The other side of the coin to giving acknowledgement is receiving acknowledgement – fully. In my experience women are terrible at receiving appreciation. I’ve worked on this for years and sometimes it still feels uncomfortable.
We’ve been taught that to acknowledge our talents/gifts is to be egotistical and full of ourselves. Instead, we should keep ourselves small and be humble. This has done a lot of damage to women’s confidence.
There’s nothing wrong with standing proud in who you are and what you’ve accomplished. There’s certainly nothing wrong with saying ‘thank you’ in response to someone giving you a compliment or acknowledgement.
In fact, it’s a gift (unless they’re being inauthentic – and that’s not for you to take on).
Giving an acknowledgement is the same as giving a gift. It would suck if you gave a good friend, a mentor, a co-worker or a client a gift and they threw it off to the side or threw it away. That’s essentially what you’re doing when you don’t fully take in a compliment, acknowledgement or appreciation.
Let it wash over you and stand proud in the knowing that you made a difference, that you’re good at what you do, that you bring joy to someone or that you’ve just accomplished something exceptional.
The act of breathing includes taking in air and then giving it away. We can’t survive with just one or the other, and so it is with giving AND receiving.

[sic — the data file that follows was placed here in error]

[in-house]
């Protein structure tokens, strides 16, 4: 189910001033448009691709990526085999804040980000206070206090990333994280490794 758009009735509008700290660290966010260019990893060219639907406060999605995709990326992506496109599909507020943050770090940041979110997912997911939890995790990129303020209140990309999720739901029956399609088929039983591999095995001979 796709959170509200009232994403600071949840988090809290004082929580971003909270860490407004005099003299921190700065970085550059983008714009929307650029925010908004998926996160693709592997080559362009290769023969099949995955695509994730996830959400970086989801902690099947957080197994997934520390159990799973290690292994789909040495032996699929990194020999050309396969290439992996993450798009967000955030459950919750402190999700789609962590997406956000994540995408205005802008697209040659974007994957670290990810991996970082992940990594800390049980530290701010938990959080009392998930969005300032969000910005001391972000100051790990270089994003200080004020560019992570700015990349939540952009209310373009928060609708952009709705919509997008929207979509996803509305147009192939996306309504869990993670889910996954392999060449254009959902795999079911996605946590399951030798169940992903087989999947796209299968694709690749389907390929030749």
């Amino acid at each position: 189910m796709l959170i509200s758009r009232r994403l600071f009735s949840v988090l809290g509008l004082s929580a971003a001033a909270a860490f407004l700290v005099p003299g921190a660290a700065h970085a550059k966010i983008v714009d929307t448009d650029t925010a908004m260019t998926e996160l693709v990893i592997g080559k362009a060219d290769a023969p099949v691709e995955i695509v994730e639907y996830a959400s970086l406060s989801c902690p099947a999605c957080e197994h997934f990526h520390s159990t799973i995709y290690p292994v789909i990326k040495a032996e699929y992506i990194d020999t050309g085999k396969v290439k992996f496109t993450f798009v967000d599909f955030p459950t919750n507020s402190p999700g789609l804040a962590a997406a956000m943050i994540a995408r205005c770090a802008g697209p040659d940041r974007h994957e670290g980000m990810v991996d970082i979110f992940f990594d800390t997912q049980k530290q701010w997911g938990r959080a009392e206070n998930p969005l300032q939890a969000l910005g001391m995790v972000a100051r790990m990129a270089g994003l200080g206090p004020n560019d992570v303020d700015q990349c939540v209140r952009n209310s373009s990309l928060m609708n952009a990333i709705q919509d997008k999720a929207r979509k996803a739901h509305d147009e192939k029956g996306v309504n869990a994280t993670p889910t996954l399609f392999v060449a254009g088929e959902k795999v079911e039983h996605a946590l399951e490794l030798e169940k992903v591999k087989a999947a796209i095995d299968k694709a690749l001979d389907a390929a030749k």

In our busy, overpopulated world it can be easy to delude ourselves into thinking that our presence won’t be missed or won’t have an impact.
The truth is that each of us in one of a kind. No one else can contribute to the world, to a gathering, to a class, to your work, exactly what you contribute. You are irreplaceable.
Telling yourself that you won’t be missed or that it doesn’t matter if you don’t show up is shirking the responsibility you have to yourself and others to share your gifts with the world.
To be very blunt, saying that your presence won’t matter or that you don’t matter is cowardly. Showing up and knowing that you, and your impact matter is courageous.
It takes effort, time and commitment to show up. It requires vulnerability, and vulnerability leads to acts of courage.
Abby’s talk was part of a fundraiser for the Community Foundation of WNC. I walked into a room full of professional and professionally dressed career women in my Chacos and my ‘fancier’ Prana clothes (casual yoga clothing). I was seated at a table with the board members from another well known Asheville charity.
For a moment I felt like I didn’t belong and that what I do in life, compared with some of these women, doesn’t matter. It’s an old story that can get activated in these types of situations.
Once we got to chatting one of the women shared about her health struggles and we talked about healthy diet and lifestyle choices. She also mentioned that her husband really wants to try paddleboarding. Another woman asked about paddleboarding, and another talked about the kayak pool sessions at the local university.
I contributed to them and they contributed to me. None of that would have happened if I hadn’t shown up and had the courage to sit with the initial discomfort.
So I say to you – show up! Show up regardless of whatever excuses fear conjures up for why you won’t matter.
You Do Matter and You Do Make a Difference! Own it, live it, share it!